Looking Deeply at Motherhood
But amazingly, when I looked more deeply, I saw many mothers who could not appreciate themselves as mothers, or who appreciated themselves very little, and I began to wonder why this was so. One aspect is that our modern society doesn’t really value being “just a mother,” but there are also inner attitudes that contribute. One is the ideal of the “perfect” mother as a source of never-ending energy for her children, which is very hard to live up to and can lead to feeling “never good enough.” There are many such ideals, personal and collective, transmitted to us by our mothers, grandmothers, ancestors, and society. We need awareness of these expectations to be able to relax into the challenges of daily life with loving kindness towards ourselves and acceptance of our limitations.
Listening to mothers talking to one other, I also discovered that about eighty percent of their conversation is about the life, growth, and development of their children, and very little of it is about how they themselves are growing as mothers and what they are learning about themselves. Becoming a mother seems so natural that there is often little awareness about what it really means in one’s personal life and growth. It is very beneficial to look at this.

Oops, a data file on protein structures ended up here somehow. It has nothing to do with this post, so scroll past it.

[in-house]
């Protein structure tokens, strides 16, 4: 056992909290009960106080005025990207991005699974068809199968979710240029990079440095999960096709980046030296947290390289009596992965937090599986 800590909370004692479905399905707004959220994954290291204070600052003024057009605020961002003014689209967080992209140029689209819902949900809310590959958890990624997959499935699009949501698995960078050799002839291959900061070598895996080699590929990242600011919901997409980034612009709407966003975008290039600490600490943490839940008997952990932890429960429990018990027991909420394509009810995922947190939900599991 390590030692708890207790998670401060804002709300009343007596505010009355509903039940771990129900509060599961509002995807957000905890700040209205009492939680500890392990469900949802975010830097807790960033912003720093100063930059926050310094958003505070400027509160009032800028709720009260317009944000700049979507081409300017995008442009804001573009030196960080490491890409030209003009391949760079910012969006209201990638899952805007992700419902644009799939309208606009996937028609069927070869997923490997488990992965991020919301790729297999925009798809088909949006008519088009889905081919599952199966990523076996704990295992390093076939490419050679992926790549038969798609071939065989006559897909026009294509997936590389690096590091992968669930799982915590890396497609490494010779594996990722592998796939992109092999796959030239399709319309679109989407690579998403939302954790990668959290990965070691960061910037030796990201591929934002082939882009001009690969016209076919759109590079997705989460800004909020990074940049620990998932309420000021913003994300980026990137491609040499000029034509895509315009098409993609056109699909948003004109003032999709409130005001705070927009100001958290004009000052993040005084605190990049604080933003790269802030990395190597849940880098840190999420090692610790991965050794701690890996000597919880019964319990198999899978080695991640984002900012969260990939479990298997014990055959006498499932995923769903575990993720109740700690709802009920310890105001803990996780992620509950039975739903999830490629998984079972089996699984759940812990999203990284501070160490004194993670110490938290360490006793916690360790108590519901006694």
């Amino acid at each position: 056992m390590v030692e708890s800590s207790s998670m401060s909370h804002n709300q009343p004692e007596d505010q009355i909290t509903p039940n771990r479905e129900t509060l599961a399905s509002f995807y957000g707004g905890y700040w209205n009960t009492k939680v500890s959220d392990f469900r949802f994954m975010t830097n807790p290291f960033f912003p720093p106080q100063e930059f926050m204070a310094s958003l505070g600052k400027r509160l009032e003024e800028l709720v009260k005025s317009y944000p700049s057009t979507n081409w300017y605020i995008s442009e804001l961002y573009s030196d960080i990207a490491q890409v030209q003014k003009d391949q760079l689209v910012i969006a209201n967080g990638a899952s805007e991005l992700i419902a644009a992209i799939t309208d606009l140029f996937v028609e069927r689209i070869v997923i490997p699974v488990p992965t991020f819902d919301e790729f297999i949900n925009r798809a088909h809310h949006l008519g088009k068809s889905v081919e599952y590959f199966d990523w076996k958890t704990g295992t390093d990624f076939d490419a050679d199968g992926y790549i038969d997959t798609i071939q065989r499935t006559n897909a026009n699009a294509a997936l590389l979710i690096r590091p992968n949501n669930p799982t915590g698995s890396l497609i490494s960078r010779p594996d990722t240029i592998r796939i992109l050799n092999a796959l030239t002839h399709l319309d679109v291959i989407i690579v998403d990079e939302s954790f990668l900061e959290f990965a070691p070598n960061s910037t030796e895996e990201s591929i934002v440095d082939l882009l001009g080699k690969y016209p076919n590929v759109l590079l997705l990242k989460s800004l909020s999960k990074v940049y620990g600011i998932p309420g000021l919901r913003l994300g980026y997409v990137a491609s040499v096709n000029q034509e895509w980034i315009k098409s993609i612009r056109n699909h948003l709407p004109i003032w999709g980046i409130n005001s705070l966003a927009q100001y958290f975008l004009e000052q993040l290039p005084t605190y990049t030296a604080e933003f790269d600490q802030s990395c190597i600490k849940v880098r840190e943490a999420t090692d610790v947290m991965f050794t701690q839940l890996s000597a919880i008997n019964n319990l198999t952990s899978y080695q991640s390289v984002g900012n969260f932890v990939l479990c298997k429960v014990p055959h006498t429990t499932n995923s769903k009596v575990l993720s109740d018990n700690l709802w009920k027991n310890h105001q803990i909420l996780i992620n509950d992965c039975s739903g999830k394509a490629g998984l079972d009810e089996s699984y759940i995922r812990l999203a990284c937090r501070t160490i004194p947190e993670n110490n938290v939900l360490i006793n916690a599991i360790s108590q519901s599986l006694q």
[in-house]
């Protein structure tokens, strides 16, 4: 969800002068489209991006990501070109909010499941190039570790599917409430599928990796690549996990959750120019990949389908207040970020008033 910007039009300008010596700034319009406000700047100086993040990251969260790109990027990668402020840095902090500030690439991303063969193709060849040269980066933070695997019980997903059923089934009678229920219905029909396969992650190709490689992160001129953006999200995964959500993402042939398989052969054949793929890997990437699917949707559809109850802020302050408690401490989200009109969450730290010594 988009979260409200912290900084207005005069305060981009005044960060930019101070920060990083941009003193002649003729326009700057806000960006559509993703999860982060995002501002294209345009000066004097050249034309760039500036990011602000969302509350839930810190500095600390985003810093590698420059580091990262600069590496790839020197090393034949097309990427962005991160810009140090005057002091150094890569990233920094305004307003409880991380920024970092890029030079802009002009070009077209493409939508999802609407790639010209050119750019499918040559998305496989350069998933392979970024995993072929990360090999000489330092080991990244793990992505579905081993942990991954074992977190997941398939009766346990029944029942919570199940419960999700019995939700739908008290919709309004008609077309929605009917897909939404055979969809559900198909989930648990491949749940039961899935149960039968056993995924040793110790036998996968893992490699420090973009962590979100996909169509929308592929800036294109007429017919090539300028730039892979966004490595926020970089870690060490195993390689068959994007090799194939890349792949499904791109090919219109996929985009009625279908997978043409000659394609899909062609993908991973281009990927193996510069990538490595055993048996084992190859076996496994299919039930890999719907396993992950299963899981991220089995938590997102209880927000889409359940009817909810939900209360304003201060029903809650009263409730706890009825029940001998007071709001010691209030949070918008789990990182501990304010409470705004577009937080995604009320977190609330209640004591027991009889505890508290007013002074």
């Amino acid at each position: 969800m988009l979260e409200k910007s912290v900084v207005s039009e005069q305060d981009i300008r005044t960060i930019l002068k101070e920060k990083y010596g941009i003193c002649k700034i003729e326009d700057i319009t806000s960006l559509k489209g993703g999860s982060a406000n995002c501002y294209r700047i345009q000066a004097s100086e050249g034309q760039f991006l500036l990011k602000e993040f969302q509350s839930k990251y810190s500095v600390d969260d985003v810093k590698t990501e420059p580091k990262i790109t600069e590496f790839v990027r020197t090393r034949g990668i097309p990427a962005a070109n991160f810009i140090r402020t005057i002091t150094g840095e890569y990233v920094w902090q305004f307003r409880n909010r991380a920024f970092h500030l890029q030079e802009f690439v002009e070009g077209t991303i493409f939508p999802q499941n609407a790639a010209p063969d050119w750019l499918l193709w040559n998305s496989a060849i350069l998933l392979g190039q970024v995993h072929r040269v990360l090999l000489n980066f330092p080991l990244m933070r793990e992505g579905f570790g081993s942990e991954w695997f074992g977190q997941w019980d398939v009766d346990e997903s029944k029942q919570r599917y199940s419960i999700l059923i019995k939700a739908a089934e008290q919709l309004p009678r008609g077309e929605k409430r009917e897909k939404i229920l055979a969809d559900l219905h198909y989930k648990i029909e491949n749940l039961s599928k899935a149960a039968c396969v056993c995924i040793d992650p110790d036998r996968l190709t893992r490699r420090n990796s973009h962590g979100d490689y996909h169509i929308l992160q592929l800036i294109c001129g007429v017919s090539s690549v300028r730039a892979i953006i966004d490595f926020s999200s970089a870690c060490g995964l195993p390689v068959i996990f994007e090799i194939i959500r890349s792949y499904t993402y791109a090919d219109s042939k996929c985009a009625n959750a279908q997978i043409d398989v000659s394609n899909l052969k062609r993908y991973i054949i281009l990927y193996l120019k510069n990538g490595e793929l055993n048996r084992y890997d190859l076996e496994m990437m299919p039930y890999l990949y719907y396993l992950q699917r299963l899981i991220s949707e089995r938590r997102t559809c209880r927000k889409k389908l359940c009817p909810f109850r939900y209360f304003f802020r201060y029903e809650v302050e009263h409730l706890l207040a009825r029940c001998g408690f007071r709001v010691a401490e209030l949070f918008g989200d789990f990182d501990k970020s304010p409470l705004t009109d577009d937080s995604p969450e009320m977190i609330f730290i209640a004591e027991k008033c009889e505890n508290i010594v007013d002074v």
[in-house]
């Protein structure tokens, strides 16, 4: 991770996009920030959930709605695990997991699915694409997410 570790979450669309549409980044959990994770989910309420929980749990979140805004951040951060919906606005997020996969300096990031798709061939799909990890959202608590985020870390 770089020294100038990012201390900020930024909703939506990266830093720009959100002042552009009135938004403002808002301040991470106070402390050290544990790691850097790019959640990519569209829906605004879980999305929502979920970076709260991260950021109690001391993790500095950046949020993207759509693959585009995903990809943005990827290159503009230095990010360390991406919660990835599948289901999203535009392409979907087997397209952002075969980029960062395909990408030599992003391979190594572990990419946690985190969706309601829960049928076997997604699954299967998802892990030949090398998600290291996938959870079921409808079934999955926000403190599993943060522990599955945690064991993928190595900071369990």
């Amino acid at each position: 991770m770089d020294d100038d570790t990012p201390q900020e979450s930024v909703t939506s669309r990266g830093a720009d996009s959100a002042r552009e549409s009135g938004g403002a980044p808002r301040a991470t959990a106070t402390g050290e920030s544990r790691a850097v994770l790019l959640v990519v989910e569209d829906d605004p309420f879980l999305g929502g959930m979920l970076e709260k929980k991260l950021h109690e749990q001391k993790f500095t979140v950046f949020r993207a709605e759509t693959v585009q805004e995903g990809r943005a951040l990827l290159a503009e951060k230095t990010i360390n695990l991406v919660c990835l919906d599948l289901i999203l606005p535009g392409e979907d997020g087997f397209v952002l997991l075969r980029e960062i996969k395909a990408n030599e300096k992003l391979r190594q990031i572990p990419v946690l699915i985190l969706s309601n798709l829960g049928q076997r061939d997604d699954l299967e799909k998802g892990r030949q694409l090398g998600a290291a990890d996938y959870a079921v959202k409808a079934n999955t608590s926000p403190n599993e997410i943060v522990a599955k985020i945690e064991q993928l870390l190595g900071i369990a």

After offering days of mindfulness for families for some years, I started to offer retreats for mothers so that they could take time and space to deeply look into motherhood. In guided meditations we look into what we have learned as mothers, what we have given to our children, and what they have given to us. One participant said, “I learned with my children something I could not accept before: that I can’t control life. With my children I constantly need to let go of my plans and see my needs as only one part of the whole picture.” Another said, “I feel so challenged to develop patience, seeing my daughter forgetting her jacket here and there.” Just by giving attention, mothers see so many of the wholesome qualities they have cultivated. Joy, appreciation, confidence, and strength grow out of this awareness. If I appreciate and love myself as a mother, appreciation and love for my child can flow naturally.